Orbital tumors can be benign or malignant and arise primarily within the orbit or secondarily from an adjacent source, such as the eyelid, paranasal sinus, or intracranial compartment.
Some orbital tumors usually cause proptosis and displacement of the globe in a direction opposite the tumor. Pain, diplopia, and vision loss may also be present. The diagnosis is suspected based on the history, examination, and neuroimaging (CT, MRI, or both), but confirmation often ultimately requires a biopsy. Causes and treatment vary by age group.
Benign pediatric tumors are most commonly dermoid tumors and vascular lesions such as capillary hemangioma and lymphangioma. Treatment of dermoid tumors is excision. Capillary hemangiomas tend to spontaneously involute and therefore usually do not need any treatment; however, especially when located on the upper eyelid, they may affect vision and require treatment with intralesional injection of corticosteroids or, in exceptional cases, surgical debulking. In recent cases, involution has followed therapy with systemic beta blockers.
Malignant pediatric tumors are most commonly rhabdomyosarcoma and metastatic lesions related to leukemia or neuroblastoma. If rhabdomyosarcoma is resectable, surgery is done, followed by chemotherapy and orbital radiation therapy. Leukemic disease is usually managed by orbital radiation therapy, chemotherapy, or both.
Benign adult tumors are most commonly meningiomas, mucoceles, and cavernous hemangiomas. Pleomorphic adenomas of the lacrimal gland are less common. When symptomatic, sphenoid wing meningiomas are treated with debulking via craniotomy, sometimes followed by a course of radiation therapy. Because meningioma cells infiltrate bone of the skull base, complete resection usually is not possible. Mucoceles are treated by draining them into the nose because they most commonly arise from the ethmoid or frontal sinus. Cavernous hemangiomas and lacrimal gland pleomorphic adenomas are excised.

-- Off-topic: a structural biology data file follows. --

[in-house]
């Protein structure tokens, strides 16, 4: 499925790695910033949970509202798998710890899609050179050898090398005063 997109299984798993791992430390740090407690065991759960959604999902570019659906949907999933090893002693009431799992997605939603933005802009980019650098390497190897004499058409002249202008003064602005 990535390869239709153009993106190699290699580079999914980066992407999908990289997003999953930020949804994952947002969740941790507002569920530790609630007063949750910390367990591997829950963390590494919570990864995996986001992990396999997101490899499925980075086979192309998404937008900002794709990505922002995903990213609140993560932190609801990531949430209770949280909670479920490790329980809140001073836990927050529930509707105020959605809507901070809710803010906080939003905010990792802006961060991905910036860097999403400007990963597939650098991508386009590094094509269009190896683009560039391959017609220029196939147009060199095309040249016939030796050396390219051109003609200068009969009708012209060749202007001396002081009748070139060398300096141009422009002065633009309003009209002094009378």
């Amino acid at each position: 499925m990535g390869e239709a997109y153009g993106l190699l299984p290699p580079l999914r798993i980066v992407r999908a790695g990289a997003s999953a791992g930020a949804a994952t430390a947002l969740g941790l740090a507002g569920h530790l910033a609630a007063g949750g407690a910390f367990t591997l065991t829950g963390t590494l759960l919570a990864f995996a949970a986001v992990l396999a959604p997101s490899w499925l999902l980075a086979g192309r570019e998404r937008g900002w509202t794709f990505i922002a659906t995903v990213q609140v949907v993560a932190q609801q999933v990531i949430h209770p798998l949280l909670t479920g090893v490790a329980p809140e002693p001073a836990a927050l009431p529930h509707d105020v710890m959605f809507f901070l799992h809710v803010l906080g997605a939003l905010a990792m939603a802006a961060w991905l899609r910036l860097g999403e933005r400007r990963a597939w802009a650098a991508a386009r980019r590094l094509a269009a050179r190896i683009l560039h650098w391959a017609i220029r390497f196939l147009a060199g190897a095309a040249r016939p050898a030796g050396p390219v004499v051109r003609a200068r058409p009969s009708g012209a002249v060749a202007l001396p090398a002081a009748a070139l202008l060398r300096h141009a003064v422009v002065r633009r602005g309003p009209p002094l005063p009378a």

Malignant adult tumors are most commonly lymphoma, squamous cell carcinoma, and metastatic disease. Less commonly, the tumor is an adenoid cystic carcinoma of the lacrimal gland, which is an aggressive tumor. Lymphomas involving the orbit are typically B-cell and characteristically low grade. Lymphomas can be bilateral and simultaneous and can be part of a systemic process or exist in the orbit in isolation. Radiation therapy effectively treats orbital lymphomas with few adverse effects, but treatment with monoclonal antibodies against a surface receptor (CD20) on the lymphocyte is also effective and should be considered in addition to or instead of radiation therapy, particularly if lymphoma is systemic. Most squamous cell carcinomas arise from the adjacent paranasal sinuses. Surgery, radiation therapy, or both form the backbone of therapy. Metastatic disease is usually treated with radiation therapy. Metastatic disease involving the orbit is usually an unfavorable prognostic sign; carcinoid tumors are a notable exception. Lacrimal gland adenoid cystic carcinoma is treated with surgery and then usually with radiation therapy (sometimes proton beam therapy) or by a protocol using intra-arterial chemotherapy with radiation therapy and surgery.
Last full review/revision April 2014 by James Garrity, MD
Content last modified April 2014